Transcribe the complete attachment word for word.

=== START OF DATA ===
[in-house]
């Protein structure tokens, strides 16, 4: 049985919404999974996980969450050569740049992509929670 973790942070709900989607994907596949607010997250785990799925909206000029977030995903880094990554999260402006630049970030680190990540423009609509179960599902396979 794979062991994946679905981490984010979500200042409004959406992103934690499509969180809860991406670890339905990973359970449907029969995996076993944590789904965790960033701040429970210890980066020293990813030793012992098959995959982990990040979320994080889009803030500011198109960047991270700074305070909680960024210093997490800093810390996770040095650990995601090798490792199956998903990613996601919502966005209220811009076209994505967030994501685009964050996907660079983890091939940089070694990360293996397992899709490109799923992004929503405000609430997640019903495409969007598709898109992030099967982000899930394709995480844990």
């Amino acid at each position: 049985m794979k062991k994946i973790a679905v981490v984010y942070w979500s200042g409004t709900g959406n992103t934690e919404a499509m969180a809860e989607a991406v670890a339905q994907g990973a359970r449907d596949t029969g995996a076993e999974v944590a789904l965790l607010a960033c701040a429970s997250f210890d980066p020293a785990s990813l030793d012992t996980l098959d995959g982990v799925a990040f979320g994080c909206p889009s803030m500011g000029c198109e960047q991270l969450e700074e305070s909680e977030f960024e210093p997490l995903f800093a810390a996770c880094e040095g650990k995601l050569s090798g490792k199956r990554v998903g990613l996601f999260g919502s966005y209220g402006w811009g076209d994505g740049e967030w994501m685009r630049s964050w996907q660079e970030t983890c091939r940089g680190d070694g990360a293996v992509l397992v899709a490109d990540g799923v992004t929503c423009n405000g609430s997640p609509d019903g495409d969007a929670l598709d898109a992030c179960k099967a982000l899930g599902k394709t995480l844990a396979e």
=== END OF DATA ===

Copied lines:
[in-house]
């Protein structure tokens, strides 16, 4: 049985919404999974996980969450050569740049992509929670 973790942070709900989607994907596949607010997250785990799925909206000029977030995903880094990554999260402006630049970030680190990540423009609509179960599902396979 794979062991994946679905981490984010979500200042409004959406992103934690499509969180809860991406670890339905990973359970449907029969995996076993944590789904965790960033701040429970210890980066020293990813030793012992098959995959982990990040979320994080889009803030500011198109960047991270700074305070909680960024210093997490800093810390996770040095650990995601090798490792199956998903990613996601919502966005209220811009076209994505967030994501685009964050996907660079983890091939940089070694990360293996397992899709490109799923992004929503405000609430997640019903495409969007598709898109992030099967982000899930394709995480844990």
């Amino acid at each position: 049985m794979k062991k994946i973790a679905v981490v984010y942070w979500s200042g409004t709900g959406n992103t934690e919404a499509m969180a809860e989607a991406v670890a339905q994907g990973a359970r449907d596949t029969g995996a076993e999974v944590a789904l965790l607010a960033c701040a429970s997250f210890d980066p020293a785990s990813l030793d012992t996980l098959d995959g982990v799925a990040f979320g994080c909206p889009s803030m500011g000029c198109e960047q991270l969450e700074e305070s909680e977030f960024e210093p997490l995903f800093a810390a996770c880094e040095g650990k995601l050569s090798g490792k199956r990554v998903g990613l996601f999260g919502s966005y209220g402006w811009g076209d994505g740049e967030w994501m685009r630049s964050w996907q660079e970030t983890c091939r940089g680190d070694g990360a293996v992509l397992v899709a490109d990540g799923v992004t929503c423009n405000g609430s997640p609509d019903g495409d969007a929670l598709d898109a992030c179960k099967a982000l899930g599902k394709t995480l844990a396979e």